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Are You a Beer Snob?

Blue Moon Bottle
The beer industry has been steadily consolidating since the end of prohibition. While microbreweries have spiked in popularity the traditional mass producing firms, once at about 421 firms in 1947 has fallen to under 24 today. Part of this reason has been the changing preferences from the domestic type beer such as Budweiser, Coors Light etc to craft beers with variations such as IPAs and wheat beers. At this point almost 80% of the domestic beer market is held by Anheuser-Busch InBev (Anheuser-Busch was acquired by InBev of Belgium in 2008) and MillerCoors (Miller and Coors who merged in 2007) and these two make, which some assume, a duopoly of the market.

Traditionally within the beer market the different areas are segmented into three groups starting with the domestic mass-producing breweries, then the micro craft breweries and finally the foreign imported beers. Though more recently the lines are getting hazy between the segments. This is because the increased demand for higher quality beers, or “craft beers” has caused the mass production companies to come out with brands that mirror the look and taste of beers produced by microbreweries. Screen Shot 2014-10-15 at 10.54.12 PM Blue Moon and Shock Top, made by MillerCoors and Anheuser-Busch InBev respectively have quickly come to dominate the market for specialty beers in a national way. Blue Moon, which is a Belgian-style white beer had sales in 2009 of about 15% of the 13.2 million barrels of craft beer sold in the U.S. These bigger mass production companies have taken the increased demand for higher quality, or seemingly higher quality, beer and created these brands that can be widely distributed across the nation without the Busch or MillerCoor name attached. They are essentially, “the craft beers for people who don’t really know craft beers”, as some beer acificandos would say. However, this distaste projected by the beer snobs, or just the true microbrewery supporters, does not stop the two brands from being wildly successful.Busch and MillerCoors are able to get these beers on the shelves across the nation due to their distribution and production capabilities. Overall, this type of strategy, unbeknownst to many consumers, is not uncommon in the world of consumer goods. Other examples of companies using this same type of structure in order to target different markets with separate lines are Toyota and their luxury brand, Lexus, and Hallmark’s separate brand Shoebox.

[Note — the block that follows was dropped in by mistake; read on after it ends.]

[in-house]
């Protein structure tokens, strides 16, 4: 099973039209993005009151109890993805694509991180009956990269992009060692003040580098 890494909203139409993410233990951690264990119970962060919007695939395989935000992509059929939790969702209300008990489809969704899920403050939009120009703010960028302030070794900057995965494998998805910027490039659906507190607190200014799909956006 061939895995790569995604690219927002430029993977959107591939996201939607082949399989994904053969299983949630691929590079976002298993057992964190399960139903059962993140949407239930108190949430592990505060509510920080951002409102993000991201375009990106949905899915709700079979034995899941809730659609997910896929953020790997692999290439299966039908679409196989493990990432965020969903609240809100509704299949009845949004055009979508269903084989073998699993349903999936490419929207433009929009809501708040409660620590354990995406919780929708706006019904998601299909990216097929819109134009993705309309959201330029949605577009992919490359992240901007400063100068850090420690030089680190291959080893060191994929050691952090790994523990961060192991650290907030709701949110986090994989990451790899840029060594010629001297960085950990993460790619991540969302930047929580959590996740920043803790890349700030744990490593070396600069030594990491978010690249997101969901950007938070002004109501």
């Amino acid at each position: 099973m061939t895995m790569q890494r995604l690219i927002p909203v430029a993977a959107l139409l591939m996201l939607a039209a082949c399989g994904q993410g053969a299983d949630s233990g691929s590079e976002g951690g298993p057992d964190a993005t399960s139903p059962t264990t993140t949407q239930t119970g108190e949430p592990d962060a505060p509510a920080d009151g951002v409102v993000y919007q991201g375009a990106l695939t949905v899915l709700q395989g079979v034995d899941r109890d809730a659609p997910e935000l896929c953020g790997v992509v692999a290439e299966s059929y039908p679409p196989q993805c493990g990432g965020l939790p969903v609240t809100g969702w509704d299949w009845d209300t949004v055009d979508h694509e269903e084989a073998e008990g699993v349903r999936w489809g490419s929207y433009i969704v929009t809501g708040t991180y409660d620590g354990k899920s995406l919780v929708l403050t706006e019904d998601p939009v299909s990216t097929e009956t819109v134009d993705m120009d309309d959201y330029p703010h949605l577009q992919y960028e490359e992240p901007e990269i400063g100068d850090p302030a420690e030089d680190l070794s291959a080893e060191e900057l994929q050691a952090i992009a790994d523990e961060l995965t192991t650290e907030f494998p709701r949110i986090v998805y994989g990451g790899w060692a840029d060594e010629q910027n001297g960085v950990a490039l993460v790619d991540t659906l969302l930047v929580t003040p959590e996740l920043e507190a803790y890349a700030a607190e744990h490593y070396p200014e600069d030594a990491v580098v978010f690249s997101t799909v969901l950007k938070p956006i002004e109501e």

1. mccarthy mccarthy

    I would love to see if that graph includes the microbrews that Sam Adams and Blue Moon have acquired (separate from their label). It is a well known fact that the big players are buying up a lot of the little guys so this would be a more interesting graph if it specified if that was the case or not.

  2. A couple questions, none of which are likely to be ones that you can answer. First, to what extent does (in this case) Blue Moon cannibalize AB InBev’s sales of Bud? Second, how much of a cost penalty is there for a large firm to brew such beers? I suspect that such beers are made in plants that had been mothballed – they’re not brewed at volumes high enough to run in a regular plant. Third, can they charge the same premium price as “true” microbrews? My memory is that local establishments charge less for such beers than for (say) one from Devil’s Backbone.

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